Full inclusion classroom in the ocean, if only we could have that on land.

Nemo gets captured by the diver not because his disability prevents him from swimming fast, but because he was the bravest of his peers and he swam all the way out to touch the boat’s anchor chain.

When Dad decides to try and find Nemo, he meets Dory. Like Nemo, she is straightforward about her disability stating “I have short term memory loss. My whole family does. I think.”

Throughout the film Dory is adventurous and social. She solicits information from animals they encounter while Marlin is always advising against talking to strangers. Yet Dory’s willingness to interact with the world is the reason for their ultimate success. Even though Dory has a significant disability, her enjoyment of life makes troubles seem solvable. Marlin is worried all the time about the dangers lurking in the ocean.

Dory reminds him “It’ll be ok.” But Marlin says: “I promised Nemo I’d never let anything happen to him.” Dory replies “You can’t promise that anything will never happen because then nothing would ever happen.” Dory, like Nemo, knows that living with a disability entails taking risks.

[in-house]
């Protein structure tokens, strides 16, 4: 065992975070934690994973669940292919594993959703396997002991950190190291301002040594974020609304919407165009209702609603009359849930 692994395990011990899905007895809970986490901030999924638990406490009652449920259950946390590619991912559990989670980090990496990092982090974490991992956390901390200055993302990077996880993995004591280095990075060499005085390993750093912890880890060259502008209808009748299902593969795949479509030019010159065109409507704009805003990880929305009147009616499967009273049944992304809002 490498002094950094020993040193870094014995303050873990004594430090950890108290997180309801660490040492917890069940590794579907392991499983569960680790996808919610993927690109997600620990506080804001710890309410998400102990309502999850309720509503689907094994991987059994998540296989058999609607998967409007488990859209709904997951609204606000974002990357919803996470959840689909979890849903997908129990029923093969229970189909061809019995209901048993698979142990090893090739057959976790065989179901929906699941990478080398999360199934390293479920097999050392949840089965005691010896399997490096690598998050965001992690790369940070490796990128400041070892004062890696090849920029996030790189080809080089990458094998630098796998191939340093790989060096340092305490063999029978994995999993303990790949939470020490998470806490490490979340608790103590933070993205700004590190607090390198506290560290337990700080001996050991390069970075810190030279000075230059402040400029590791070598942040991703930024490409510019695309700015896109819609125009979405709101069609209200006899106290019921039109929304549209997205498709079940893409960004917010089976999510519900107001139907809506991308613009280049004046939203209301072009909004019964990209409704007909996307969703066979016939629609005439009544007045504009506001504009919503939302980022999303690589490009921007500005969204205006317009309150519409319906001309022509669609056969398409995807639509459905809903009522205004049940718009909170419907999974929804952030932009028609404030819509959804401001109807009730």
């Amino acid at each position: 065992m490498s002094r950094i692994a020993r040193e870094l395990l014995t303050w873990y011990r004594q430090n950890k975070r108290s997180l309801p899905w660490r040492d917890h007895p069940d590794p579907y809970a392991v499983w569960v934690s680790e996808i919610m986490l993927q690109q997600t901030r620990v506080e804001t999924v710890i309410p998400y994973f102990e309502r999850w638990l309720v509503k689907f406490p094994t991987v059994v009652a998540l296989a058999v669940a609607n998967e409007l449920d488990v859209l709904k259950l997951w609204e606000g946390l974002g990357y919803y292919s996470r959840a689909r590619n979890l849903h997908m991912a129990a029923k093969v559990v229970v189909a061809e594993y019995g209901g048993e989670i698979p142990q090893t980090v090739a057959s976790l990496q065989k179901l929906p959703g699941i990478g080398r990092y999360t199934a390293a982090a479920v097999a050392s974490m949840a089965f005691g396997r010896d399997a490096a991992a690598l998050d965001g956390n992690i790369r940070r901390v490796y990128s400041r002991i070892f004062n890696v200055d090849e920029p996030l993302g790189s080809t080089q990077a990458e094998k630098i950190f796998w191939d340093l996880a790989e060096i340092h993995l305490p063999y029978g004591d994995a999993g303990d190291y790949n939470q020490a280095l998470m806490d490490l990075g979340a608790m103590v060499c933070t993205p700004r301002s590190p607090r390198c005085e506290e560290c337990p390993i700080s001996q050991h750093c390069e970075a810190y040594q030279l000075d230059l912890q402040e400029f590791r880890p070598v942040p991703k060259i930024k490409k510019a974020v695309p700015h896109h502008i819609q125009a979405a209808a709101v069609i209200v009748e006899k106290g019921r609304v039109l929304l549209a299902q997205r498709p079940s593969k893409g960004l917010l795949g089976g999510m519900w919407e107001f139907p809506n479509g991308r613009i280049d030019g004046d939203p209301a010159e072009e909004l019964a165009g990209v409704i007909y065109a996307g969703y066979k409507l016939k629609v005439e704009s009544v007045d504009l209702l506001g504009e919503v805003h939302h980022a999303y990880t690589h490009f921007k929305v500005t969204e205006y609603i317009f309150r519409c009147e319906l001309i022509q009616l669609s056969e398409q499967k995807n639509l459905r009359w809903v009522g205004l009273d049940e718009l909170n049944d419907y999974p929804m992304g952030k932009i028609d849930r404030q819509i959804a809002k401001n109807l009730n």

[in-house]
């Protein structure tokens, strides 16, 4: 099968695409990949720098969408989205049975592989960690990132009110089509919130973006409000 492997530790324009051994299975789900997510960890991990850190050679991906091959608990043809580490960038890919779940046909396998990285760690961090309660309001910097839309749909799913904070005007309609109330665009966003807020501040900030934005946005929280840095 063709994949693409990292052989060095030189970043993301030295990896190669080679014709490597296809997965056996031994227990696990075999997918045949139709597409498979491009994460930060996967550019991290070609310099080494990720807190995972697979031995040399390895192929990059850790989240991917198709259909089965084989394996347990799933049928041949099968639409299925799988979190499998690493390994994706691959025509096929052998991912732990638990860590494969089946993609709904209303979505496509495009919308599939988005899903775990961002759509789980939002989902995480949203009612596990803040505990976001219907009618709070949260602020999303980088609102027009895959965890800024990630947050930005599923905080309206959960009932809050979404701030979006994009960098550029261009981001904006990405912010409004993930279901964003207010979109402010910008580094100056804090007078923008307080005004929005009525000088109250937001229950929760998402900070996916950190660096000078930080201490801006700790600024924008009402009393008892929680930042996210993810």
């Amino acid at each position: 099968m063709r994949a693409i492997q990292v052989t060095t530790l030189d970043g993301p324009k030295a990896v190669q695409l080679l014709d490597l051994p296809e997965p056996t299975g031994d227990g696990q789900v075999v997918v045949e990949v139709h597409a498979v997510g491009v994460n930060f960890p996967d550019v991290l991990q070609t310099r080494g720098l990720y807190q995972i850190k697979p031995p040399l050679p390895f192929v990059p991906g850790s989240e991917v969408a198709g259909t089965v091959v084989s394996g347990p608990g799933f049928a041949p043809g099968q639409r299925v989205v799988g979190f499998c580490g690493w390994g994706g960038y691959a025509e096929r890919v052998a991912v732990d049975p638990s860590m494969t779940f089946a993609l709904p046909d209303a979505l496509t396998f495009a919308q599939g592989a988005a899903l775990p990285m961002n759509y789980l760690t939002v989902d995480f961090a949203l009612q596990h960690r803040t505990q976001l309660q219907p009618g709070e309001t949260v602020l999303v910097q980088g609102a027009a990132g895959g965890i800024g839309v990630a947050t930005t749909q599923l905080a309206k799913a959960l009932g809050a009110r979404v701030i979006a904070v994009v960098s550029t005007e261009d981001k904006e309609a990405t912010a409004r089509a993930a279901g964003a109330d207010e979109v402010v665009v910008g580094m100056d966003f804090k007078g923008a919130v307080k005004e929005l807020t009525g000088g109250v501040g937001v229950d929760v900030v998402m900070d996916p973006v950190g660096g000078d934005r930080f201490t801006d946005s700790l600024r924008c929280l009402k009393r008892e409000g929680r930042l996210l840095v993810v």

In the fish tank, the fishes are strategizing how to help themselves escape. Gill’s plan is to jam up the filter so the dentist needs to take them out of the tank and put them into individual bags. Then they will roll out the window, across the road, and into the ocean.

Nemo is asked to swim up the fish tank filtration tube and block the fan with a pebble. In a rare film example of disability mentoring, Gill advices Nemo to “help yourself” when Nemo gets stuck. Nemo replies, “I can’t. I have a bad fin.” Gill says, “That never stopped me” and turns to show Nemo his own damaged fin.

With the notable exception of Darla, the dentist’s niece, the characters are all treated with respect. They may be quirky and/or phobic and/or disabled but they are also funny, capable and interesting. Whether it’s a flock of seagulls that all say “Mine” incessantly or sharks holding 12 step meetings to help them abstain from eating fish (their motto “Fish are friends, not food.”) the characters are portrayed in loving fullness – not as the one-dimensional stereotypes usually assigned to characters who are “different”.

Whether you watch this film to learn more about ocean life or just to have a good laugh, you can enjoy this film knowing you are laughing with the disabled characters and not at them.